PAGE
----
At the IQ Special Panel Discussion on Post-COVID: Leadership beyond Management that lasted a full two hours, prominent leaders Mr Piyush Gupta, CEO and Director of DBS Group; Ms Jessica Tan, Group Co-CEO of Ping An Group; Mr Lim Siong Guan, former head of Civil Service and Prof Hsieh Tsun-Yan, founder of McKinsey Leadership Practice and CEO Counsellor, delivered their candid and personable take on the topic of leadership in an organisation.
Close to 600 members from NUSS and the NUS community including faculty, students and alumni, tuned into the webinar organised by NUSS and Strategic Moves in collaboration with NUS, on 24 September 2020.
Mr Gupta was the first to share his insights. He gave a robust presentation on how leadership has evolved and changed with circumstances such that in the last couple of years in the corporate world, there was the idea of clarity of purpose and intent, and leaders need to consider impact on society beyond delivering shareholder value.
Mr Gupta also highlighted the shift from vertical leadership to horizontal leadership. Top down leadership was no longer effective as compared to collaborative leadership which taps on the energy and ideas of the young. This could be applied to the quality of Singapore’s civic society which needs to evolve from whole of government to whole of nation with a more participative form of engagement, he opined.
While leaders might have relied on their gut instinct in the past, leaders need to be more data driven, said Mr Gupta. Leaders need to know how to leverage data as data has become so powerful with its ability to capture patterns that escape the human eye. Then there was the importance of applying judgement and human instinct when using data. “The big questions of our age are going to be ‘’what makes us human beings?’ or ‘why are we different from machines?’ which are questions on “ethics and morality”, he said.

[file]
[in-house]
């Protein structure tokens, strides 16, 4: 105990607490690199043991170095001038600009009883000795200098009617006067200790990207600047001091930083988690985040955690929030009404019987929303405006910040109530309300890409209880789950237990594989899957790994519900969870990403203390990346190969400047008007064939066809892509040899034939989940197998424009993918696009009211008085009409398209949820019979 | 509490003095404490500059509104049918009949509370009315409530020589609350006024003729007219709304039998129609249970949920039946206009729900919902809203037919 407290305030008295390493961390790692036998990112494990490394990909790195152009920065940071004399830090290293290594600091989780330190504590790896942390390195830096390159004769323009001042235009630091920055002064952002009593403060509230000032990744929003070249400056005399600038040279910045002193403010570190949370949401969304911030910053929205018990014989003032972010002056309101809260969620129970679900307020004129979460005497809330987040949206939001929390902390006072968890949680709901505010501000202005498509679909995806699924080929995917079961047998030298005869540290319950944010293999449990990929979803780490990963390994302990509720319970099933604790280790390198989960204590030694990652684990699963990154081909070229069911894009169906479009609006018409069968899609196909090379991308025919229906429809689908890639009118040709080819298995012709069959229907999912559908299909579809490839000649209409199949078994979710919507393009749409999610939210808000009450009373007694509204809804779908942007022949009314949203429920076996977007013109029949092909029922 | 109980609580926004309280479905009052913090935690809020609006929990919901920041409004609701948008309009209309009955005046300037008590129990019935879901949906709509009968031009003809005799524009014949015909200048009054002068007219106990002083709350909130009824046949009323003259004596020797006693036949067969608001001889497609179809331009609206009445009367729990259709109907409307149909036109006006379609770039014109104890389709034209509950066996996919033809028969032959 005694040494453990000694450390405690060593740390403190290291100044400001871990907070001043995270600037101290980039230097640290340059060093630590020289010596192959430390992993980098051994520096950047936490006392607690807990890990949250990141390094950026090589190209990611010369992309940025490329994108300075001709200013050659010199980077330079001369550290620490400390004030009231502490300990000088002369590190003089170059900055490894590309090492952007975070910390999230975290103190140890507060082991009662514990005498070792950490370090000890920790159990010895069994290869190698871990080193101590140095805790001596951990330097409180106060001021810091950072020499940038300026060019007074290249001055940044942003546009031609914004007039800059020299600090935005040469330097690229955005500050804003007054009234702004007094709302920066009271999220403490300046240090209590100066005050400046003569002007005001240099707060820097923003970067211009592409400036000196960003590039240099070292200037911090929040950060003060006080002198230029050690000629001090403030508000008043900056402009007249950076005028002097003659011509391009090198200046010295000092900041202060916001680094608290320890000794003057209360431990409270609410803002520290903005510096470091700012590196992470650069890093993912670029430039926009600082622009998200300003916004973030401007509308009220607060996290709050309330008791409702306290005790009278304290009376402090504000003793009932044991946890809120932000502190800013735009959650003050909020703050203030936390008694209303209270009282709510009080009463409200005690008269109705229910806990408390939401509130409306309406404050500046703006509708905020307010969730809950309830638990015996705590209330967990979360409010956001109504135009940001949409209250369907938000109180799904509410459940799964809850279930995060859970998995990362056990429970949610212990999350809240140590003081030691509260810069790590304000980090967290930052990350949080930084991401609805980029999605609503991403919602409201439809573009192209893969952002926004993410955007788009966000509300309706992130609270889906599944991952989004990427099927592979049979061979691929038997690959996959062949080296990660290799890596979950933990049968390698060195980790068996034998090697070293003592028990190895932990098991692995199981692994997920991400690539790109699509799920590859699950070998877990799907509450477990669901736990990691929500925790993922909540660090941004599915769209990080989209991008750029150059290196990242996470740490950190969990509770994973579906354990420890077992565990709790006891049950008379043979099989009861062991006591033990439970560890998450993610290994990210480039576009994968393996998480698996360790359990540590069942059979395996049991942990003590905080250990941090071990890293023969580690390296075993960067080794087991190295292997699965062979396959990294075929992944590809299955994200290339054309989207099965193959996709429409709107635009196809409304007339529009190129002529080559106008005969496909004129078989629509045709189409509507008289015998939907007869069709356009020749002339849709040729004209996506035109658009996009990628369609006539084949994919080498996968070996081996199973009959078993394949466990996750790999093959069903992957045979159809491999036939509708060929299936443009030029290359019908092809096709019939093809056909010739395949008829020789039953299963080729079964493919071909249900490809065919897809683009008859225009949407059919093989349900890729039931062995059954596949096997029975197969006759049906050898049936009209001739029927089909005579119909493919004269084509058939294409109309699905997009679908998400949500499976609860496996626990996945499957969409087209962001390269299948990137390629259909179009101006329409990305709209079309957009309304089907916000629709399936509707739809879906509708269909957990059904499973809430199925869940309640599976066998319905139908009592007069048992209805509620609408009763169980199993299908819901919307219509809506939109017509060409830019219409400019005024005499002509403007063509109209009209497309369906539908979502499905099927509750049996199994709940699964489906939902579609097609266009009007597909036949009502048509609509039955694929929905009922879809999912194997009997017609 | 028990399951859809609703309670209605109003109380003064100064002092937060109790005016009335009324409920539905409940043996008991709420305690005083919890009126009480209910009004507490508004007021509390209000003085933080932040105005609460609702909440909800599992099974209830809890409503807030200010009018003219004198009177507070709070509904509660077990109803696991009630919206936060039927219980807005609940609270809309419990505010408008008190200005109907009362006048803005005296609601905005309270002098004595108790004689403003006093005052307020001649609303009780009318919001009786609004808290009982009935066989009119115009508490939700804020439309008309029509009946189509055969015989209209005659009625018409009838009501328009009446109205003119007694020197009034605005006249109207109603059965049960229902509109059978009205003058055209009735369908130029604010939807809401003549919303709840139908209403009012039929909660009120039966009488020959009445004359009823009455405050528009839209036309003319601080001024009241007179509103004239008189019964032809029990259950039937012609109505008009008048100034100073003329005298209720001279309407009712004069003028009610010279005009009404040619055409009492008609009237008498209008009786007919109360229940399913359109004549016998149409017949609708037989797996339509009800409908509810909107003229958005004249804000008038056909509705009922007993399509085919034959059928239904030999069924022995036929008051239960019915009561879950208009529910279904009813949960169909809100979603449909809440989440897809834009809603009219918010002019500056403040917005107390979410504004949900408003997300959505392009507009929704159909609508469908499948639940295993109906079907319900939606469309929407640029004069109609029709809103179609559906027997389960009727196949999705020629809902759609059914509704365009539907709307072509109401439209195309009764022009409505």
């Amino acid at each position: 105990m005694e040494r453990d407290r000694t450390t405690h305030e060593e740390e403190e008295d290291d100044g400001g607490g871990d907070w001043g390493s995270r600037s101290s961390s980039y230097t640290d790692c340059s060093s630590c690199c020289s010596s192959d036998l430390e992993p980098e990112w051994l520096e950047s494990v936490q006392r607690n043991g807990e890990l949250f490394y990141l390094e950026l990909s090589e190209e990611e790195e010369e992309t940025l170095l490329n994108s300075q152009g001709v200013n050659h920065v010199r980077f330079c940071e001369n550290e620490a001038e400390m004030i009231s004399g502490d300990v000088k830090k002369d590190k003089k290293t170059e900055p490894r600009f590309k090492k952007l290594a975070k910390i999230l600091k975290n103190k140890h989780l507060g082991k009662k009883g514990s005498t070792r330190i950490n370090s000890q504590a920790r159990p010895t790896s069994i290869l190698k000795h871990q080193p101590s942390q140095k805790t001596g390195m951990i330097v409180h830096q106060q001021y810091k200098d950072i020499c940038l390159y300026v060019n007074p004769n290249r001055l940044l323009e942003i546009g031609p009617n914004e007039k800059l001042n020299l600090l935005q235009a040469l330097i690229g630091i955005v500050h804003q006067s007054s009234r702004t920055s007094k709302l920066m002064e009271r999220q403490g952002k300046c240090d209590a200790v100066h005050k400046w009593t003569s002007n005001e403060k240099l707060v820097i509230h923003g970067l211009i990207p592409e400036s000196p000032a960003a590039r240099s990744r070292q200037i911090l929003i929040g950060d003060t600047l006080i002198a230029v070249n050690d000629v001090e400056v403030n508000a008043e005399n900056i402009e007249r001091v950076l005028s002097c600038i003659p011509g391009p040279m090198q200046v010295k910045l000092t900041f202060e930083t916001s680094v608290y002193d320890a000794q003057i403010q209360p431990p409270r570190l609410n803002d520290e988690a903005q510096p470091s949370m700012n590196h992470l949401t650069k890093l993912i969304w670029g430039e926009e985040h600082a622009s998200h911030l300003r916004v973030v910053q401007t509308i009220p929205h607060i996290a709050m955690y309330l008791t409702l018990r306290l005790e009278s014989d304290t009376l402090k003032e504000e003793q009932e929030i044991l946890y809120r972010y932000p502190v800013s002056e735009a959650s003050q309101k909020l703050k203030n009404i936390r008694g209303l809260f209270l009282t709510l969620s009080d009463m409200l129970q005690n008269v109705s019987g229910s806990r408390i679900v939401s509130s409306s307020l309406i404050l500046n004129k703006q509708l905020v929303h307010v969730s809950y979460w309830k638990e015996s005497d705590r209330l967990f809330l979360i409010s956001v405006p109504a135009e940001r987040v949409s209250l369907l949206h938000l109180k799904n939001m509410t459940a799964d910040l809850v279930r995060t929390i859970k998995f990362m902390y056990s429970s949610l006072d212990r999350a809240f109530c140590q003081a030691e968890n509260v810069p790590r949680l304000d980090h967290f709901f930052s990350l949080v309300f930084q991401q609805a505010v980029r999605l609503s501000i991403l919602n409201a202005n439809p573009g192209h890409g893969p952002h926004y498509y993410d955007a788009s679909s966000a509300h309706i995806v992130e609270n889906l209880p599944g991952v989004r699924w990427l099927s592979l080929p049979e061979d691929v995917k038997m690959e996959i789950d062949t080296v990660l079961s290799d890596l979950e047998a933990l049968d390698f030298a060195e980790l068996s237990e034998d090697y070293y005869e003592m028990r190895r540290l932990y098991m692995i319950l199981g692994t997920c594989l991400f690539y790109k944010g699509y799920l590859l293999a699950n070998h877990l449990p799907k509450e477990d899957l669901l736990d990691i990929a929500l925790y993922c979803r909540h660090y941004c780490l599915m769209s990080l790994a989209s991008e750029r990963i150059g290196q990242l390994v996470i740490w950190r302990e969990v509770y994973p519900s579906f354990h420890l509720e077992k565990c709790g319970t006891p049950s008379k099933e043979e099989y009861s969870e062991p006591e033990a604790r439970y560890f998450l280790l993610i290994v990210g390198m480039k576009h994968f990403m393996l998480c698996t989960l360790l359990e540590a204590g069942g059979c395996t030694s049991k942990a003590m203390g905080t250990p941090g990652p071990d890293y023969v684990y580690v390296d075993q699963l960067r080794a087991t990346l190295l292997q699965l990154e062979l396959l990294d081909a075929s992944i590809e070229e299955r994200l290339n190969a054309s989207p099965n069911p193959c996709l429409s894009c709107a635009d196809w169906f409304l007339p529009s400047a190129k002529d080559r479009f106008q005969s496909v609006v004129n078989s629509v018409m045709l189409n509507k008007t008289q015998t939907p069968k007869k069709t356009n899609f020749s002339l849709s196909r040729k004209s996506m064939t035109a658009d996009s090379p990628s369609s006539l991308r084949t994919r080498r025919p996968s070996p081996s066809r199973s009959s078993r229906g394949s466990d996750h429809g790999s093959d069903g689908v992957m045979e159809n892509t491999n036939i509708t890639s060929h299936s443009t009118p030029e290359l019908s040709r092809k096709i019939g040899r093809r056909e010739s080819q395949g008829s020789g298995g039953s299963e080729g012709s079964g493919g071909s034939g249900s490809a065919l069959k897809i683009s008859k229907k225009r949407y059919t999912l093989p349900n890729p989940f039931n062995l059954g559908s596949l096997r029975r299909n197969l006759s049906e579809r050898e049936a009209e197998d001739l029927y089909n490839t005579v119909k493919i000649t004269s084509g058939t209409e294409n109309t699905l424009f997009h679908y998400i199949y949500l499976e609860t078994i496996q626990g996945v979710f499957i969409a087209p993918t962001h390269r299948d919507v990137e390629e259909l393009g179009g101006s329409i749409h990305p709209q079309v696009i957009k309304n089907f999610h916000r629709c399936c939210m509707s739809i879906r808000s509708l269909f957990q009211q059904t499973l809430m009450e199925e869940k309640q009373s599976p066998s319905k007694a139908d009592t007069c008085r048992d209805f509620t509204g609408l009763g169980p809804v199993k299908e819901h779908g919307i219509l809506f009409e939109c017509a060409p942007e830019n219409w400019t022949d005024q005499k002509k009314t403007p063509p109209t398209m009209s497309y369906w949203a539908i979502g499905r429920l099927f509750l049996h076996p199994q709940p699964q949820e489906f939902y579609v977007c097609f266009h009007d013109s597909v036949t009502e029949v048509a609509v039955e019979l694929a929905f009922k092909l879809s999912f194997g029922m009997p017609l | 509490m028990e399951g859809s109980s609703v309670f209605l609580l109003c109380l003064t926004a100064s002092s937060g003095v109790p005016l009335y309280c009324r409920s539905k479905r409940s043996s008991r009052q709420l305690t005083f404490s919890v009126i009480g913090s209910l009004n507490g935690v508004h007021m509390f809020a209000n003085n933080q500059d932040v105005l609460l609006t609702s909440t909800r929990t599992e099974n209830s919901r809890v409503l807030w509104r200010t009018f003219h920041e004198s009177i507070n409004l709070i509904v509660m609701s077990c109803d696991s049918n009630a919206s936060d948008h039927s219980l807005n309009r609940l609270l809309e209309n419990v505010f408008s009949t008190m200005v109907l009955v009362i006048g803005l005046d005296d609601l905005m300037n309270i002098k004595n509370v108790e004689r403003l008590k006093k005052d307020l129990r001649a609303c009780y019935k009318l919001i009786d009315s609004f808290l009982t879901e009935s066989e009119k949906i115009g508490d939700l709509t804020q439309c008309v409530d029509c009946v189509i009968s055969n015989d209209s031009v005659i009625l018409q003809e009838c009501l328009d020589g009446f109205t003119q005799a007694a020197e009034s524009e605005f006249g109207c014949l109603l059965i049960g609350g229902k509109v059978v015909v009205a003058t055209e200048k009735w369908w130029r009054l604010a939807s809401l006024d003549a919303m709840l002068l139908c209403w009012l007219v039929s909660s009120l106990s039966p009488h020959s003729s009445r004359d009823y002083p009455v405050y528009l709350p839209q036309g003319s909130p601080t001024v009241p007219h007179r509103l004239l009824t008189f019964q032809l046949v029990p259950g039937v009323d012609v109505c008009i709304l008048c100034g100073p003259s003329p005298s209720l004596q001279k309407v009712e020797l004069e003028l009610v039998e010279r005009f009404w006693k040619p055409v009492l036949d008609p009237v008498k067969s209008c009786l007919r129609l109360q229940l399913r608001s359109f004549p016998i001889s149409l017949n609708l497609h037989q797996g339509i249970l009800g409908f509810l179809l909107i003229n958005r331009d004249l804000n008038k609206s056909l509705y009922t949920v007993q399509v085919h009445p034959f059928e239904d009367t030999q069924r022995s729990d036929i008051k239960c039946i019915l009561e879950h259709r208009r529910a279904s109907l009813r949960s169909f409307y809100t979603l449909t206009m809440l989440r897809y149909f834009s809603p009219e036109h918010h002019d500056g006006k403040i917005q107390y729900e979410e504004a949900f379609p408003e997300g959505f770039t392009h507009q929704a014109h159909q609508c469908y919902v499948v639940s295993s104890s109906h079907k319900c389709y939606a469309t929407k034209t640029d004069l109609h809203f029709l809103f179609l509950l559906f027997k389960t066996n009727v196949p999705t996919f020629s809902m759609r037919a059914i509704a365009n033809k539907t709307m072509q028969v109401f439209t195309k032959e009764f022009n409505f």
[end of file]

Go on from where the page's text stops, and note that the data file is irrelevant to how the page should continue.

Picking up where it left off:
Mr Lim summarised leadership in six words: “think people”, “think future” and “think excellence”. On the first quality, he explained that leaders have to think about the people they serve and motivate people to give them a sense of purpose running the organisation. “Think future” is a “responsibility that cannot be contracted out”, especially for government leaders who have to think about preparing for the future, particularly during COVID-19 where they need to confront unknowns – a big challenge for leaders as they need to expect to deal with the unexpected, said Mr Lim. On excellence, Mr Lim explained that leaders need to run the organisation such that each person becomes the best he or she can be.
China-based Ms Jessica Tan, Group Co-CEO at Ping An Group, one of the largest financial services company in the world, shared her personal journey having worked in 15 countries in the course of 20 years. A consultant before joining Ping An, Ms Tan currently manages 11 companies under the group. Driving transformation in the company, she described the company culture as “driven with a can-do mindset” and having an open environment where employees voice their feedback and opinions freely. Ms Tan opined that leaders see opportunities and need to be genuine. A leader should be open about his or her flaws and guided by the implicit understanding that he or she wanted the best for the company, said Ms Tan.
Prof Hsieh opined the importance for leaders to be centred and fully present in times like these when the world order is destabilised due to COVID-19. With geopolitical risks, a post-COVID world may not see things settling down to a new normal. He explained that there will be a new disorder in which uncertainty is a constant which has implications for leadership in which “nobody knows” and could not anticipate in the business world. “Courage”, “compassion” and “creativity” are other qualities of a leader to bring out his better self, based on a set of guided principles – being flexible and adaptive but rigid in principles.
Moderator Mr Viswa Sadasivan, Strategic Moves’ CEO and former Nominated Member of Parliament, wrapped up the evening’s discussion of what seem to be echoed among the panellists on what good leadership looks like in this day and age – leaders should not only be purpose-driven, but also values-driven.
Mr Sadasivan quoted famous physicist Albert Einstein, “Great spirits have always encountered opposition from mediocre minds”. Similarly, leaders should provide opportunities and instil a culture where people are inspired and unafraid to explore and shake up the status quo. And as the new world is filled with unpredictability and uncertainty, being comfortable and adaptable with knowledge gaps and having a moral compass as a guiding factor are also important traits.
Missed our webinar? Watch it here